The sound is fairly sparse, there's an atmospheric musical score which is full of heavy notes and wistful sighs. There's no voice acting as such, but as the character speaks you hear distinctive mumbling as the subtitled text interprets those.
I have played this game twice through and attempted to save more than I condemn. It has replayable value and I could see myself taking a third pass through the game to try and make Carl more of a heroic figure.
What Could be Better
I would have liked for some voice acting and perhaps a little more detail in the tuition level. Sometimes it is hard to scroll out and view all the apartments and Carl moves a little slowly when you click somewhere for him to go.
I was excited about this game after I had finished it. A game which truly makes me feel something and evokes regret about the decisions I have made, that's powerful. At times I was juggling four or five different quests as a counter was ticking down for me to earn enough money to save my daughters life. There's an intensity to the game which isn't overwhelming, but stimulating.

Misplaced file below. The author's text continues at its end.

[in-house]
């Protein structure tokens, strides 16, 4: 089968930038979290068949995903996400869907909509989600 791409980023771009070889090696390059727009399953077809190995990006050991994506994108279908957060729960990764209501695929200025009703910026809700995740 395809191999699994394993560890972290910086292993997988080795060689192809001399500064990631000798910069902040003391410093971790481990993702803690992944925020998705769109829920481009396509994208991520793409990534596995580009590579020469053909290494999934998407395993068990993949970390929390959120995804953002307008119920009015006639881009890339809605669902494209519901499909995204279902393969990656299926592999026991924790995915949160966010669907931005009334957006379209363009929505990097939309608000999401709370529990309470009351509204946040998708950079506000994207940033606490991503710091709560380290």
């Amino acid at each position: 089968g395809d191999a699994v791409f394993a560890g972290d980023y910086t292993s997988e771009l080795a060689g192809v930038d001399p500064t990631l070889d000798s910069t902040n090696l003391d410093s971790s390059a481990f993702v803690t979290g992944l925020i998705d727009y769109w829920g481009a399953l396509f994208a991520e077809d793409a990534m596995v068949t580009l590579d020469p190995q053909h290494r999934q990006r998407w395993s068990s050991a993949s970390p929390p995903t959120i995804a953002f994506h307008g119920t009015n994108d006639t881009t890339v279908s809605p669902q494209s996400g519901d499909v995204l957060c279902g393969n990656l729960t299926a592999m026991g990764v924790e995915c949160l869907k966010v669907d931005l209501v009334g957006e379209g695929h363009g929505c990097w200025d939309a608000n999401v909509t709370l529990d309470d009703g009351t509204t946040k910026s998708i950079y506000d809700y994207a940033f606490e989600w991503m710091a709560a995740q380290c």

It's a game which is politically charged and holds up a mirror to our own world, while feeling distant enough for it to invite the player to use their imagination. I asked myself and my wife was I good person while playing through it, then grabbed a glass of wine and went back for more. This is a game I recommend for you to experience